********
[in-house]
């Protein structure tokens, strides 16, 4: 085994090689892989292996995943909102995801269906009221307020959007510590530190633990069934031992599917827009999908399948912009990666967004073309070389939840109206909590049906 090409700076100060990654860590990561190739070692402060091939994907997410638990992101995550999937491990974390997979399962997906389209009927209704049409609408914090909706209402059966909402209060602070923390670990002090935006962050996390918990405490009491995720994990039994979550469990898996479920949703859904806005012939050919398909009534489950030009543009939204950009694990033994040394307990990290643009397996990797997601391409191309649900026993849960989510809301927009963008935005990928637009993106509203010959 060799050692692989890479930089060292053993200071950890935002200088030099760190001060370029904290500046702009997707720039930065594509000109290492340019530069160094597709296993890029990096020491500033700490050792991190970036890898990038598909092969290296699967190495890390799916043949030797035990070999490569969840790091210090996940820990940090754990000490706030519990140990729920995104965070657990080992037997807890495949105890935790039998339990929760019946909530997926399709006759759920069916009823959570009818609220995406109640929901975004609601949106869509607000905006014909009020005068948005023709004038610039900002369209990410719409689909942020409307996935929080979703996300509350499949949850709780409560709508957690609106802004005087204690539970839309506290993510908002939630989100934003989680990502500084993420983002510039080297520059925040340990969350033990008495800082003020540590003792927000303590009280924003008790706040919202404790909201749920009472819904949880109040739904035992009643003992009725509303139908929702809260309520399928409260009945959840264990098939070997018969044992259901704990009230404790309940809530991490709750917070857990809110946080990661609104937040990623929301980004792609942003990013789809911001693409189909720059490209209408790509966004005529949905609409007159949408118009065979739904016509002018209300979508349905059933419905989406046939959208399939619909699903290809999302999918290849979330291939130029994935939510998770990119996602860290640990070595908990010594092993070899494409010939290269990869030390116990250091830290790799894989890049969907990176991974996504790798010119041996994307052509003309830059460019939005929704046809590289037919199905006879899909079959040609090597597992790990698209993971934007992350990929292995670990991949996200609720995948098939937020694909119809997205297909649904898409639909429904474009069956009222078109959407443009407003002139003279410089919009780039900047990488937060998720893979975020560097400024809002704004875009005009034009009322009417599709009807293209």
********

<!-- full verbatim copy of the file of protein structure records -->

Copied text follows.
[in-house]
């Protein structure tokens, strides 16, 4: 085994090689892989292996995943909102995801269906009221307020959007510590530190633990069934031992599917827009999908399948912009990666967004073309070389939840109206909590049906 090409700076100060990654860590990561190739070692402060091939994907997410638990992101995550999937491990974390997979399962997906389209009927209704049409609408914090909706209402059966909402209060602070923390670990002090935006962050996390918990405490009491995720994990039994979550469990898996479920949703859904806005012939050919398909009534489950030009543009939204950009694990033994040394307990990290643009397996990797997601391409191309649900026993849960989510809301927009963008935005990928637009993106509203010959 060799050692692989890479930089060292053993200071950890935002200088030099760190001060370029904290500046702009997707720039930065594509000109290492340019530069160094597709296993890029990096020491500033700490050792991190970036890898990038598909092969290296699967190495890390799916043949030797035990070999490569969840790091210090996940820990940090754990000490706030519990140990729920995104965070657990080992037997807890495949105890935790039998339990929760019946909530997926399709006759759920069916009823959570009818609220995406109640929901975004609601949106869509607000905006014909009020005068948005023709004038610039900002369209990410719409689909942020409307996935929080979703996300509350499949949850709780409560709508957690609106802004005087204690539970839309506290993510908002939630989100934003989680990502500084993420983002510039080297520059925040340990969350033990008495800082003020540590003792927000303590009280924003008790706040919202404790909201749920009472819904949880109040739904035992009643003992009725509303139908929702809260309520399928409260009945959840264990098939070997018969044992259901704990009230404790309940809530991490709750917070857990809110946080990661609104937040990623929301980004792609942003990013789809911001693409189909720059490209209408790509966004005529949905609409007159949408118009065979739904016509002018209300979508349905059933419905989406046939959208399939619909699903290809999302999918290849979330291939130029994935939510998770990119996602860290640990070595908990010594092993070899494409010939290269990869030390116990250091830290790799894989890049969907990176991974996504790798010119041996994307052509003309830059460019939005929704046809590289037919199905006879899909079959040609090597597992790990698209993971934007992350990929292995670990991949996200609720995948098939937020694909119809997205297909649904898409639909429904474009069956009222078109959407443009407003002139003279410089919009780039900047990488937060998720893979975020560097400024809002704004875009005009034009009322009417599709009807293209």